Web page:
Aspartame: an update on the ANSES investigation

1 February 2011

Aspartame is an intense sweetener that has been authorised in the United States since 1974 and in Europe since 1994. It has been assessed several times in the United States (1981, 1983, 1998 and 2007) and in Europe (1985, 1989, 1997, 2002 and 2006) and also at international level by the WHO (with multiple assessments by the Joint FAO/WHO Expert Committee on Food Additives - JECFA - since the 1980s). They concluded that aspartame was safe to use and set an acceptable daily intake of 40 mg/kg of body weight.

New scientific studies have recently been published on health effects that could be attributed to aspartame or soft drinks containing sweeteners, including aspartame. In particular, these include an Italian study in mice on the link between aspartame and the incidence of certain tumours in these animals, and a Danish study on the association between the consumption of sweetened soft drinks and a risk of induced preterm delivery. As part of its continual monitoring of health issues, ANSES has made a preliminary examination of these new studies and interviewed Dr Soffritti, the principal author of the study on the effects of aspartame on mice.

1- The Italian study (1)

  • This is a toxicological study reporting an increase in the incidence of cancer in male mice after administration of very high doses of aspartame incorporated in their feed throughout each animal's lifespan.
  • It follows on from two previous studies on aspartame in rats, published by the same Italian team and reporting other types of tumour. As a result of certain methodological biases, these two studies were not deemed sufficiently robust to be a basis for modifying the risk assessments carried out on aspartame by the European health agencies (2),(3).
    During Dr Soffritti's interview, several methodological issues were raised concerning his most recent study, which led the experts to request that complementary studies be carried out following internationally validated protocols. The points raised mainly concerned:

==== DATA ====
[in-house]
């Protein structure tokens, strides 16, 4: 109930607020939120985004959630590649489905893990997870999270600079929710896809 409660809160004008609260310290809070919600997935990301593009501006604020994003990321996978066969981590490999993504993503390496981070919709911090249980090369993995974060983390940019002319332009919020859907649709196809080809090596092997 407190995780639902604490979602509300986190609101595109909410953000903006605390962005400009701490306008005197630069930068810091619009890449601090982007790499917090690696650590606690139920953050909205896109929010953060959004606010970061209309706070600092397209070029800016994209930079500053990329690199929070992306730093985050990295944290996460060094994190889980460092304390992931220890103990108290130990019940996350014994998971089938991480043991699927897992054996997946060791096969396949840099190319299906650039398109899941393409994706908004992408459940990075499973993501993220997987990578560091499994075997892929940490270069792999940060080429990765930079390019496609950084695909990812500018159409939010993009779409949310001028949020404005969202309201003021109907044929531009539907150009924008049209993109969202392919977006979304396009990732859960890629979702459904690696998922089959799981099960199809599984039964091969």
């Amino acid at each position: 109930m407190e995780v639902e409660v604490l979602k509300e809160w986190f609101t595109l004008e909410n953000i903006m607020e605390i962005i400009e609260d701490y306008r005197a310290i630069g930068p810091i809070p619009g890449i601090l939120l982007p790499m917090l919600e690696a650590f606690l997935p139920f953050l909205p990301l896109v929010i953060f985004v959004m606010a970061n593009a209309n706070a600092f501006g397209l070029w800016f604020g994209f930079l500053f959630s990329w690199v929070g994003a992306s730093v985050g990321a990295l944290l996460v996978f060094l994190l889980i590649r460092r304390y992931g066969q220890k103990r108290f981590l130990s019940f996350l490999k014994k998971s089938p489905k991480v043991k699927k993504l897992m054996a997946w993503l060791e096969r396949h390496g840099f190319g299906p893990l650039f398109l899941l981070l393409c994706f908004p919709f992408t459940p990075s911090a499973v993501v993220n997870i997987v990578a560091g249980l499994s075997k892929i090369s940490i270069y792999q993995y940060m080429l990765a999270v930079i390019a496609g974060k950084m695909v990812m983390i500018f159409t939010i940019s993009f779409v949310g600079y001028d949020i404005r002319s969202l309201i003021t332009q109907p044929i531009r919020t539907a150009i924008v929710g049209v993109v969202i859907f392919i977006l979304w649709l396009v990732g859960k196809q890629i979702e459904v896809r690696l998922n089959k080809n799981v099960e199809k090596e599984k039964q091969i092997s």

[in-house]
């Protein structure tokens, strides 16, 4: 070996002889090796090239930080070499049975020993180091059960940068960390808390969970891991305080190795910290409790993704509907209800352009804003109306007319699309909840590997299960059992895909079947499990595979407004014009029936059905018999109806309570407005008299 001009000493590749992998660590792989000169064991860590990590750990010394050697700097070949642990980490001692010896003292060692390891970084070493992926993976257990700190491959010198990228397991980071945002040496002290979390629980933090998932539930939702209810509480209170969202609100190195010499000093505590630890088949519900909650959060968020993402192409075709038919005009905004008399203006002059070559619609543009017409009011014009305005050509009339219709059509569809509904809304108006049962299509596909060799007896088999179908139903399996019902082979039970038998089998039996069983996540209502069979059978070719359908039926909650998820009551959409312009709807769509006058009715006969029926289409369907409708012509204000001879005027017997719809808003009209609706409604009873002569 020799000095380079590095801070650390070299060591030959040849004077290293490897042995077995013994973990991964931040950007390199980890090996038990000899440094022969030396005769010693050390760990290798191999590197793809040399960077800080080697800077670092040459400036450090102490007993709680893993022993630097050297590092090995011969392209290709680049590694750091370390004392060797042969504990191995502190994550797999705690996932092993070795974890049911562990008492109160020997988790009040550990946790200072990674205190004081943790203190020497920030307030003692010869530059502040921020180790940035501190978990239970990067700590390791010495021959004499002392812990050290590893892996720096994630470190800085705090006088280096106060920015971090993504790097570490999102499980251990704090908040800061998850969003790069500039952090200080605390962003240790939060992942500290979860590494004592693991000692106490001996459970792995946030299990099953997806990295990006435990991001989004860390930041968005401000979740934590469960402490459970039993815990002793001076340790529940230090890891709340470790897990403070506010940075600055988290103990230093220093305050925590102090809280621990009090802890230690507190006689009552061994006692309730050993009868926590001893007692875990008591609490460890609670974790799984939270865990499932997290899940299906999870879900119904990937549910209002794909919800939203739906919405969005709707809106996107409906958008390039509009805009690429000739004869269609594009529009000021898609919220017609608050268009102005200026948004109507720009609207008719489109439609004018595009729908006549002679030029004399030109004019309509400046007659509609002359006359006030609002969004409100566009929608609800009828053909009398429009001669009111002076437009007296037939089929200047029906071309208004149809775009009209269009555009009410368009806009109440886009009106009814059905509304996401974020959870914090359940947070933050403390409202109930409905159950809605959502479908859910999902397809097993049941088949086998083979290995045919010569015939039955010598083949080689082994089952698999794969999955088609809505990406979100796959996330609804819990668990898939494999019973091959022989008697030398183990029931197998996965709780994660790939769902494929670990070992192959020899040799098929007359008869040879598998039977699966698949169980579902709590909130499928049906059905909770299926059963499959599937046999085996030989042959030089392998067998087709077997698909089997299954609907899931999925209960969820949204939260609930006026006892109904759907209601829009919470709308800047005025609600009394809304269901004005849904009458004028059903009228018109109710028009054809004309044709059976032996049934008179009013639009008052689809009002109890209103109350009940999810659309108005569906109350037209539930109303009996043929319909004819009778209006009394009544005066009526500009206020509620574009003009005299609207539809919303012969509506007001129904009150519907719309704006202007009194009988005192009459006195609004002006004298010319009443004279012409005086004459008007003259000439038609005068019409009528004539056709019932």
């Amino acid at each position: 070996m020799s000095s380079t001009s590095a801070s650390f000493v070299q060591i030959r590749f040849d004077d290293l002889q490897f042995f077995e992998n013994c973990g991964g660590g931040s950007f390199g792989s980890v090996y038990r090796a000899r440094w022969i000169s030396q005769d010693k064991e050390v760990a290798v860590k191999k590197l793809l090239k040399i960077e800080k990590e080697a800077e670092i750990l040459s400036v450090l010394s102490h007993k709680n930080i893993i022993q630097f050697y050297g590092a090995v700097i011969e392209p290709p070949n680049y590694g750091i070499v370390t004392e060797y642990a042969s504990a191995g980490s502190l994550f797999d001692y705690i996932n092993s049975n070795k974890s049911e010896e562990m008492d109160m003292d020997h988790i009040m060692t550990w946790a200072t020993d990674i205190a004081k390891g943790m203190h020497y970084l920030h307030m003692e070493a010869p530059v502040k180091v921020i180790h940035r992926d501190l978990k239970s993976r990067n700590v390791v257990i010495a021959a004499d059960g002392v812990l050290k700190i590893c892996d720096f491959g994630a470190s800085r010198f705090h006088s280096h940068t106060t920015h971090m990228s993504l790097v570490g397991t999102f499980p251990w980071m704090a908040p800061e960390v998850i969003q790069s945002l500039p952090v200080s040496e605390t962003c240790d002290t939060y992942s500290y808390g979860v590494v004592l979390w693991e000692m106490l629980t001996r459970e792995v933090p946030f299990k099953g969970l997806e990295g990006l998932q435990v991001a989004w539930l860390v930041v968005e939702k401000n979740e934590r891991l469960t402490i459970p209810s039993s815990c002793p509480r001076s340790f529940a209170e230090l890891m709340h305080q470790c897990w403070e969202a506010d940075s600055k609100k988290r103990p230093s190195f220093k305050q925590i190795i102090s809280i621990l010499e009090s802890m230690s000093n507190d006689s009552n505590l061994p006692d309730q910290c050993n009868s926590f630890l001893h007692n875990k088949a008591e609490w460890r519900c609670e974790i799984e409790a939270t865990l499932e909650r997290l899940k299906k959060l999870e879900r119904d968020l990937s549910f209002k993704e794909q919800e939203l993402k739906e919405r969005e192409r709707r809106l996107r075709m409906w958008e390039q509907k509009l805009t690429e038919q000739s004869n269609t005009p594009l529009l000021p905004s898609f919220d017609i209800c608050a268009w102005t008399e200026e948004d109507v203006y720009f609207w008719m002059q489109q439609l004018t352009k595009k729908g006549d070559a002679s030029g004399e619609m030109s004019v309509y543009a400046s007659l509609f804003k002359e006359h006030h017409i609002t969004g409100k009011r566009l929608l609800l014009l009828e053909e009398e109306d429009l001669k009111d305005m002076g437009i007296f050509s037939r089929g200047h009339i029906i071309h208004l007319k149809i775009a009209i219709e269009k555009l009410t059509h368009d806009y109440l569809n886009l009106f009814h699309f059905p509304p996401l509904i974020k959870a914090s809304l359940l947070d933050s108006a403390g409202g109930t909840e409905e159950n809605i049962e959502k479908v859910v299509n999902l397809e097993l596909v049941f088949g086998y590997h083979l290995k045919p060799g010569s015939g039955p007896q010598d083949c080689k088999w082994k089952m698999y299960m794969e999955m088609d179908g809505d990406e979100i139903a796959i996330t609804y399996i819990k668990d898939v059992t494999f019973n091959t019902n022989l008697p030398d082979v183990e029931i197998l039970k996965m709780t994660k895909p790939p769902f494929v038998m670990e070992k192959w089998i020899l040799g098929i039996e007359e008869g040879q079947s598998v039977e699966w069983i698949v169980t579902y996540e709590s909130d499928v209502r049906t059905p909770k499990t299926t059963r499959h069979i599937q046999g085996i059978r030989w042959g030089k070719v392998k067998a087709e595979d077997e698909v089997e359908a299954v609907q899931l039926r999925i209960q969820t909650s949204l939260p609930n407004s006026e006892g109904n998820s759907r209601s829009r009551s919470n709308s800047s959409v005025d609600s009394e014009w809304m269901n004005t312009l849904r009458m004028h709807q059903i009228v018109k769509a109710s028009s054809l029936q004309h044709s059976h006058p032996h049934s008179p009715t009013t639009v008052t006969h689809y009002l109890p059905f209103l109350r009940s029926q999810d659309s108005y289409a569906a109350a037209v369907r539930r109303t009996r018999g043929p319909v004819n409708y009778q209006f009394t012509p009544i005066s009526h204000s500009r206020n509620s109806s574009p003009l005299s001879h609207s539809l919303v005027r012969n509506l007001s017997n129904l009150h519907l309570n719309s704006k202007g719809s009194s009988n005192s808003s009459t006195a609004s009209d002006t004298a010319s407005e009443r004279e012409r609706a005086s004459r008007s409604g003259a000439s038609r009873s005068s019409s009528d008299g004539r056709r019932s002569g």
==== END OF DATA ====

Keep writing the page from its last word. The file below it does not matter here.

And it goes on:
> the lack of reproducibility of the carcinogenic effects in mice in relation to concerning the previous studies in rats by the same team, illustrating specificities of species and sex (no incidence observed in female mice) and the difficulty of extrapolating the consequences to humans from them,
    > the methodology adopted (exposure to a very high dose throughout the lifespan, until death) is not used by any other team and, in particular, does not follow the reference methodology (OECD),
    > the paradoxical results obtained concerning the apparent lack of effect of aspartame exposure on the survival rate of the subject animals, despite a higher rate of tumours.

2- The Danish study (4)

  • This is an epidemiological study carried out on pregnant women establishing a statistical association between the consumption of carbonated (fizzy) drinks containing sweeteners and an increased risk of preterm delivery induced as a result of a medical decision, because of or to avoid maternal or foetal complications.
  • The authors mention that the results need to be confirmed by other epidemiological studies designed to establish whether or not there is any causal link (beyond the statistical association) with the consumption of sweeteners.

From a scientific perspective, this last study provides a new element in the debate on the possible health effects of sweeteners, particularly as it is based on a very large cohort (more than 60,000 pregnancies). It nevertheless requires complementary studies, as the authors themselves suggest, particularly concerning the fact that the association between sweetened soft drinks and preterm delivery is related to induced delivery (meaning that deliveries are medically induced because of foetal distress and are not natural premature births), without the mechanisms involved being clearly discussed.


The various assessments carried out at international (WHO), European (EFSA) and American (FDA) levels concluded that aspartame could be used safely and set an acceptable daily intake of 40 mg/kg of body weight. Questions are nonetheless often raised about the potential health effects of aspartame and sweeteners generally. Although a preliminary examination of the two new studies does not provide a sufficient basis for modifying the recommendations for consuming sweeteners, it suggests that further studies should nonetheless be undertaken to update the risk assessment for these substances, in the more general context of a reassessment of the usage practices and benefits of sweeteners. ANSES will be completing its work on the subject in the coming weeks and will publish an Opinion and recommendations for future action.
Finally, it is worth noting that the European Food Safety Authority (EFSA), responsible for assessing sweeteners for Europe, is soon to convene its panel of competent experts on the subject. With this in mind, ANSES has sent EFSA the preliminary conclusions of its analysis of these two new studies.

(1) Soffritti M. et al. Aspartame administered in feed, beginning prenatally through life span, induces cancers of the liver and lung in male Swiss Mice. Am. J. Ind. Med. 53: 1197-206, 2010
(2) AFSSA Report in 2002 and contribution by the Agency to the EFSA report of 2006
(3) Risk assessment made by EFSA in 2006 + opinions on the Soffritti studies in 2005 and 2009
(4) Halldorsson T. et al. Intake of artificially sweetened soft drinks and risk of preterm delivery: a prospective cohort study in 59,334 Danish pregnant women. Am. J. Clin. Nutr. 92: 626-33, 2010